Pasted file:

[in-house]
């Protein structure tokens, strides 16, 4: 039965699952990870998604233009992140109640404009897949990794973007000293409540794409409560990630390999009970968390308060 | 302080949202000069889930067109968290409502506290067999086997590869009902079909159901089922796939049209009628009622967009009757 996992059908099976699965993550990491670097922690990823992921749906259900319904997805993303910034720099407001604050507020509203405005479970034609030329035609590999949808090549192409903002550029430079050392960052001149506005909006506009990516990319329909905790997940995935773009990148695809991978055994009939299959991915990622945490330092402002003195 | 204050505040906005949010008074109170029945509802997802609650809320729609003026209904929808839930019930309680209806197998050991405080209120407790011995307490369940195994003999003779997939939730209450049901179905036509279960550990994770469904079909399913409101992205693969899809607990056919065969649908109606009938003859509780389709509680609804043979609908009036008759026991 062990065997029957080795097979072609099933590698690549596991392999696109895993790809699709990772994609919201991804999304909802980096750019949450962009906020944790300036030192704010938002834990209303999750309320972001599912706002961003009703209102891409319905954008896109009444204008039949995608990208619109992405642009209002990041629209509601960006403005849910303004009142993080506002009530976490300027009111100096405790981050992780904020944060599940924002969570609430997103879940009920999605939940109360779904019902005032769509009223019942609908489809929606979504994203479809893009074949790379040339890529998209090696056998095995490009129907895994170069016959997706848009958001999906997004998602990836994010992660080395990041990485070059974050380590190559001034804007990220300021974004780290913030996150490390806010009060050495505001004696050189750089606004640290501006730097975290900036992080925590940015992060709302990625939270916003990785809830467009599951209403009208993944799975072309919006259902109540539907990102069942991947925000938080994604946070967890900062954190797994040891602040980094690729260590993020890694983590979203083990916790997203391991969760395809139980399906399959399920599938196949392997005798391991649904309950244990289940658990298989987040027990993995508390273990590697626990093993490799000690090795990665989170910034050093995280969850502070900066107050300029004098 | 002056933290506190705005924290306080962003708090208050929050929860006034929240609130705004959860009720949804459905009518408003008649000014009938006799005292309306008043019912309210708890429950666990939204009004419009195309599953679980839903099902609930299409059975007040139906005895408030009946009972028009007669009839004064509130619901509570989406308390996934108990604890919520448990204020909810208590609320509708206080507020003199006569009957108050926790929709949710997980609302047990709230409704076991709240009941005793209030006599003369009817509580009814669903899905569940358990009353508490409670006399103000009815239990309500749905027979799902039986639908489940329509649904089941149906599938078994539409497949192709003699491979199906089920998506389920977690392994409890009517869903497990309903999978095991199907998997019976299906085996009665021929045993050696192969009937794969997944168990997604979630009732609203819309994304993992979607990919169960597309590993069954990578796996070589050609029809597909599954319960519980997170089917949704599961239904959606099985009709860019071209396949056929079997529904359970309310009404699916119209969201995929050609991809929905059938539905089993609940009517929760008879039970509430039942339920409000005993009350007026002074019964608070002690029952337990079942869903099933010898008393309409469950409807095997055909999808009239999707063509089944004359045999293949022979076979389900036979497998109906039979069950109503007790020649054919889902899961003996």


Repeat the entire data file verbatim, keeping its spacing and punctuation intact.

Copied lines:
[in-house]
């Protein structure tokens, strides 16, 4: 039965699952990870998604233009992140109640404009897949990794973007000293409540794409409560990630390999009970968390308060 | 302080949202000069889930067109968290409502506290067999086997590869009902079909159901089922796939049209009628009622967009009757 996992059908099976699965993550990491670097922690990823992921749906259900319904997805993303910034720099407001604050507020509203405005479970034609030329035609590999949808090549192409903002550029430079050392960052001149506005909006506009990516990319329909905790997940995935773009990148695809991978055994009939299959991915990622945490330092402002003195 | 204050505040906005949010008074109170029945509802997802609650809320729609003026209904929808839930019930309680209806197998050991405080209120407790011995307490369940195994003999003779997939939730209450049901179905036509279960550990994770469904079909399913409101992205693969899809607990056919065969649908109606009938003859509780389709509680609804043979609908009036008759026991 062990065997029957080795097979072609099933590698690549596991392999696109895993790809699709990772994609919201991804999304909802980096750019949450962009906020944790300036030192704010938002834990209303999750309320972001599912706002961003009703209102891409319905954008896109009444204008039949995608990208619109992405642009209002990041629209509601960006403005849910303004009142993080506002009530976490300027009111100096405790981050992780904020944060599940924002969570609430997103879940009920999605939940109360779904019902005032769509009223019942609908489809929606979504994203479809893009074949790379040339890529998209090696056998095995490009129907895994170069016959997706848009958001999906997004998602990836994010992660080395990041990485070059974050380590190559001034804007990220300021974004780290913030996150490390806010009060050495505001004696050189750089606004640290501006730097975290900036992080925590940015992060709302990625939270916003990785809830467009599951209403009208993944799975072309919006259902109540539907990102069942991947925000938080994604946070967890900062954190797994040891602040980094690729260590993020890694983590979203083990916790997203391991969760395809139980399906399959399920599938196949392997005798391991649904309950244990289940658990298989987040027990993995508390273990590697626990093993490799000690090795990665989170910034050093995280969850502070900066107050300029004098 | 002056933290506190705005924290306080962003708090208050929050929860006034929240609130705004959860009720949804459905009518408003008649000014009938006799005292309306008043019912309210708890429950666990939204009004419009195309599953679980839903099902609930299409059975007040139906005895408030009946009972028009007669009839004064509130619901509570989406308390996934108990604890919520448990204020909810208590609320509708206080507020003199006569009957108050926790929709949710997980609302047990709230409704076991709240009941005793209030006599003369009817509580009814669903899905569940358990009353508490409670006399103000009815239990309500749905027979799902039986639908489940329509649904089941149906599938078994539409497949192709003699491979199906089920998506389920977690392994409890009517869903497990309903999978095991199907998997019976299906085996009665021929045993050696192969009937794969997944168990997604979630009732609203819309994304993992979607990919169960597309590993069954990578796996070589050609029809597909599954319960519980997170089917949704599961239904959606099985009709860019071209396949056929079997529904359970309310009404699916119209969201995929050609991809929905059938539905089993609940009517929760008879039970509430039942339920409000005993009350007026002074019964608070002690029952337990079942869903099933010898008393309409469950409807095997055909999808009239999707063509089944004359045999293949022979076979389900036979497998109906039979069950109503007790020649054919889902899961003996």